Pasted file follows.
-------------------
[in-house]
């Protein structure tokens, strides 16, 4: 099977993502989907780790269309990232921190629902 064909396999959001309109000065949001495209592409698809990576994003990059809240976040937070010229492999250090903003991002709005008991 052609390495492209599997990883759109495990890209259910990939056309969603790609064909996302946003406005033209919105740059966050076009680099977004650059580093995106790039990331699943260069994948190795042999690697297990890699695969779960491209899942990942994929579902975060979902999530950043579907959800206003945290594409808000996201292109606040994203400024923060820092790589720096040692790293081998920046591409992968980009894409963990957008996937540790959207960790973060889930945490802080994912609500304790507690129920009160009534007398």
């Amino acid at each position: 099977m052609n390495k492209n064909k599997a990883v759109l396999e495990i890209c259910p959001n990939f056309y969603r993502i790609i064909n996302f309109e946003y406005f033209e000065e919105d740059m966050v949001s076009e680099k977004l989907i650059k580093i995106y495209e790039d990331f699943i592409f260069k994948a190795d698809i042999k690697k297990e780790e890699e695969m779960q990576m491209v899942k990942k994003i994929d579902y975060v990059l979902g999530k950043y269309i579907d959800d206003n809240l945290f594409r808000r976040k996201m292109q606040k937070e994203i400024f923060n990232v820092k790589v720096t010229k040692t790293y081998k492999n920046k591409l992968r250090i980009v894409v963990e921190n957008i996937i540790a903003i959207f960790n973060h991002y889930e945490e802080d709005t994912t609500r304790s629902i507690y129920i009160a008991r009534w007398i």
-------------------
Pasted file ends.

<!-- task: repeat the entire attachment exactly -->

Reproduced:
[in-house]
């Protein structure tokens, strides 16, 4: 099977993502989907780790269309990232921190629902 064909396999959001309109000065949001495209592409698809990576994003990059809240976040937070010229492999250090903003991002709005008991 052609390495492209599997990883759109495990890209259910990939056309969603790609064909996302946003406005033209919105740059966050076009680099977004650059580093995106790039990331699943260069994948190795042999690697297990890699695969779960491209899942990942994929579902975060979902999530950043579907959800206003945290594409808000996201292109606040994203400024923060820092790589720096040692790293081998920046591409992968980009894409963990957008996937540790959207960790973060889930945490802080994912609500304790507690129920009160009534007398």
């Amino acid at each position: 099977m052609n390495k492209n064909k599997a990883v759109l396999e495990i890209c259910p959001n990939f056309y969603r993502i790609i064909n996302f309109e946003y406005f033209e000065e919105d740059m966050v949001s076009e680099k977004l989907i650059k580093i995106y495209e790039d990331f699943i592409f260069k994948a190795d698809i042999k690697k297990e780790e890699e695969m779960q990576m491209v899942k990942k994003i994929d579902y975060v990059l979902g999530k950043y269309i579907d959800d206003n809240l945290f594409r808000r976040k996201m292109q606040k937070e994203i400024f923060n990232v820092k790589v720096t010229k040692t790293y081998k492999n920046k591409l992968r250090i980009v894409v963990e921190n957008i996937i540790a903003i959207f960790n973060h991002y889930e945490e802080d709005t994912t609500r304790s629902i507690y129920i009160a008991r009534w007398i």